I investigated a situation where 300+ websites hosted on an IIS server were pwned by a hacker. Investigation led me to a text file that contained malicious ASP-classic code. The file was named dz.asp;.txt and I just realized that IIS happily executed this file without complaining.

So my question is: is this behavior normal? Shouldn't IIS treat this file as a .txt file instead of .asp?

1 Answer 1


It became known in 2009 that IIS had a vulnerability in that it determined filetype by the part of the filename preceeding a semicolon if there was one in the name.

See this NIST description for more details.

  • Did they ever fix it?
    – Salman A
    Commented Aug 30, 2012 at 12:31
  • This is a good example of why whitelists/blacklists just aren't good enough. You should always store user-uploaded data outside of the docroot and use a passthrough script to display it back to the user. Commented Sep 2, 2012 at 12:18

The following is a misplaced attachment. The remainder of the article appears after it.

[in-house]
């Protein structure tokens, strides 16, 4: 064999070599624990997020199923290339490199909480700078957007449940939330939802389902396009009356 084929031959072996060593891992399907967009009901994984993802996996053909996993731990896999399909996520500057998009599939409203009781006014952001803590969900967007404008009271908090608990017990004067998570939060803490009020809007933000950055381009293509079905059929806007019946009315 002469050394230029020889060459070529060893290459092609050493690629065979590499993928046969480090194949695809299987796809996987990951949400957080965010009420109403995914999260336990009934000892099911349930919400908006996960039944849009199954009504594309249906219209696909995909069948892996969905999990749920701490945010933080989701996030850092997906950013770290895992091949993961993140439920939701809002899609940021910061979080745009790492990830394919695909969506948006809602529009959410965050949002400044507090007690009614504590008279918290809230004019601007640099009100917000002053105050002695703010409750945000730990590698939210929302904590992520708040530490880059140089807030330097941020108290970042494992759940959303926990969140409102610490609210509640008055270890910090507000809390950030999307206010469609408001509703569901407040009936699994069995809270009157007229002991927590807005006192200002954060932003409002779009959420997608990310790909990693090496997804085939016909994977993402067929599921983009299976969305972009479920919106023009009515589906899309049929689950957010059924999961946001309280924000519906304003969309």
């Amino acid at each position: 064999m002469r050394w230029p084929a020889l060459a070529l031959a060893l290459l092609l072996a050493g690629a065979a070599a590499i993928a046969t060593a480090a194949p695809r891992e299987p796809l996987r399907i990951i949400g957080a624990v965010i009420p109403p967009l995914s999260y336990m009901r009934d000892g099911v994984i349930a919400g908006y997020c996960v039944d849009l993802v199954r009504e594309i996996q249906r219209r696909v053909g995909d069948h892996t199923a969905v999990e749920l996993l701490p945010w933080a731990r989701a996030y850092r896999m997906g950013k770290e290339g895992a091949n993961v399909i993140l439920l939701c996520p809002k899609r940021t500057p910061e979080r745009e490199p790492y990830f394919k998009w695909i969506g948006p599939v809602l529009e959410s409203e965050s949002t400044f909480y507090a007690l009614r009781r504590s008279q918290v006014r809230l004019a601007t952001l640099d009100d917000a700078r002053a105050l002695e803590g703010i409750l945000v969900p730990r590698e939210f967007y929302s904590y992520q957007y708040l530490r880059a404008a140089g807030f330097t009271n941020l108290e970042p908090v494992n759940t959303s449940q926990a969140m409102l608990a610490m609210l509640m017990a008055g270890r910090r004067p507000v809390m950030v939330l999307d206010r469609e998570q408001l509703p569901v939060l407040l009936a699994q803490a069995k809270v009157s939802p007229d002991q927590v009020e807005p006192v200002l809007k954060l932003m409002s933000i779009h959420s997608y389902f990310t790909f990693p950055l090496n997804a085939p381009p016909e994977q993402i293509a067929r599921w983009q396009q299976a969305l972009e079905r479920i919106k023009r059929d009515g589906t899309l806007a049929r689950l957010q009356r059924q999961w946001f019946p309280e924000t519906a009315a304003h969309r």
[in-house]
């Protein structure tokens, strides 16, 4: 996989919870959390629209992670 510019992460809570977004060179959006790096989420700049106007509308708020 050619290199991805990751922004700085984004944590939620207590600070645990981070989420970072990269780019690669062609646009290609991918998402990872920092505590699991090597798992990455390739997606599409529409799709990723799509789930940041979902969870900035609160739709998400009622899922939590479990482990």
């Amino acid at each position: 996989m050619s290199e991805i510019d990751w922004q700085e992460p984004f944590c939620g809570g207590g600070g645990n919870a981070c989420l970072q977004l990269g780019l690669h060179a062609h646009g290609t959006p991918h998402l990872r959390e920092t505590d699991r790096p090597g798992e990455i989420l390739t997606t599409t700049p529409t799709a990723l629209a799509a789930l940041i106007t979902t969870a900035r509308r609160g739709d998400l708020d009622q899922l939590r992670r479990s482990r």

• mgkrebbs - over at Area 51, you signed up as a follower on the Genealogy Q&A proposal. bit.ly/U3vnDX We're now in Commitment Phase. It would really help the proposal get to Beta if you could "Commit". Sorry to add this comment here, but it was the only way I could see to contact you.
    – lkessler
    Commented Sep 16, 2012 at 15:44

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